EU Commission ‘watered down stance on toxic residues’, claims report
By Oliver Morrison
- Last updated on
EU officials were persuaded to weaken their stance on hazardous pesticides found in food imports to appease trade pressure, according to an investigation.
Corporate Europe Observatory’s report ‘Toxic Residues Through The Back Door’ claimed that pressure from key trade powers and pesticide corporations – aided by a few member states - pushed the EU to weaken its stance on hazardous residues in imported food. “Even residues of dangerous chemicals rightfully banned in Europe could now still end up on the plates of unwitting consumers,” it warned.
Corporate Europe Observatory researcher Nina Holland said: “EU leaders keep saying that food standards will not be lowered due to free trade agreements. This story shows those statements to be false. If nothing changes, toxic residues from pesticides banned in Europe will be allowed in imported food. The new Health Commissioner Stella Kyriakides should know that this weakening of public health standards will be unacceptable to numerous Member States, the European Parliament, farmers, environmental organisations and the wider public.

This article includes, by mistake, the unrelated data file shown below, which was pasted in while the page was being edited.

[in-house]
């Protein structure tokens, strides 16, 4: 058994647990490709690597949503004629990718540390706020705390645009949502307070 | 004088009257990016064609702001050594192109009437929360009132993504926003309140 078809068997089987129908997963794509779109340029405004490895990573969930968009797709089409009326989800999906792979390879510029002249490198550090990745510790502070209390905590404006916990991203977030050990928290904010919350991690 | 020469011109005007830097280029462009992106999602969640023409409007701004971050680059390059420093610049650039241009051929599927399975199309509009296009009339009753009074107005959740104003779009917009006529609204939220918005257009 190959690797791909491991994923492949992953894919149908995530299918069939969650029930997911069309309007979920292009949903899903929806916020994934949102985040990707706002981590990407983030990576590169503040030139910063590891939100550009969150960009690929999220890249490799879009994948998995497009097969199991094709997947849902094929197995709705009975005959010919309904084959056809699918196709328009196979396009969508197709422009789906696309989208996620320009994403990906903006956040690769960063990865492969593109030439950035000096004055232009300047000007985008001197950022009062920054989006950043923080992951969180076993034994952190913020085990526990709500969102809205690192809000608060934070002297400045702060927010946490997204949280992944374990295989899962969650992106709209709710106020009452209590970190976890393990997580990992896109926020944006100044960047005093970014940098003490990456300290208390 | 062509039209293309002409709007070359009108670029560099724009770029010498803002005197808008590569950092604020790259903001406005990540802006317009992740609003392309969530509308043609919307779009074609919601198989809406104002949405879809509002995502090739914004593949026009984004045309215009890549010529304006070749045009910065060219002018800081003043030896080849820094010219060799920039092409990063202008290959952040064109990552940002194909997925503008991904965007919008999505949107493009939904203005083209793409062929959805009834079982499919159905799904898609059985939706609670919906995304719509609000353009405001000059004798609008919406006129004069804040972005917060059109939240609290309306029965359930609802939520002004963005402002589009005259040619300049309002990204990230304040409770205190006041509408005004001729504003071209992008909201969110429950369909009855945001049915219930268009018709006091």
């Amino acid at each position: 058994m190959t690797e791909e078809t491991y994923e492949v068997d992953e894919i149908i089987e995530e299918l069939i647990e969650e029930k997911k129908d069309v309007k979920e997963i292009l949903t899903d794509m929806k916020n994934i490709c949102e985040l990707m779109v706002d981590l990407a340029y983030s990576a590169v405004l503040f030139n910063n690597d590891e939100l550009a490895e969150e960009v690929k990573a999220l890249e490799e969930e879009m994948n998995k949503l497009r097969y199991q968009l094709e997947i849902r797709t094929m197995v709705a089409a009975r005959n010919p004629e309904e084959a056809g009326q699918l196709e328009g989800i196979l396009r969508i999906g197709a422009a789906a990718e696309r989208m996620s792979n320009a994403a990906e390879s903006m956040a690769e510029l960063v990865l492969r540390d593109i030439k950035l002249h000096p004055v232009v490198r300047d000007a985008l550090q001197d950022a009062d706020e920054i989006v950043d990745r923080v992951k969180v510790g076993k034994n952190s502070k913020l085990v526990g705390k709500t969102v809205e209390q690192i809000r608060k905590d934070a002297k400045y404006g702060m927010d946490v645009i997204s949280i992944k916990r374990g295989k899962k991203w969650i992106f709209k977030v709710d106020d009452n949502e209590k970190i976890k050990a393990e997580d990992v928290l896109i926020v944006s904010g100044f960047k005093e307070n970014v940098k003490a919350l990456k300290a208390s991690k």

“Members of the European Parliament should let the Commission know that ignoring the conclusions of the PEST Committee is not an option. They should also demand that the Commission provides them the opinion by its Legal Service. The six EU Member States (and the UK), who helped pesticide corporations and trade partners like the US and Canada to undermine EU standards, should be questioned in their parliaments about why they are not standing up for the health of their citizens.”
The Commission is planning to publish its farm to fork strategy in March. “If the REFIT report does indeed contain the weak approach outlined in the documents discussed above, this will immediately call into question the new commission’s ambitious European Green Deal and Farm to Fork strategy,” the CEO concluded in its report.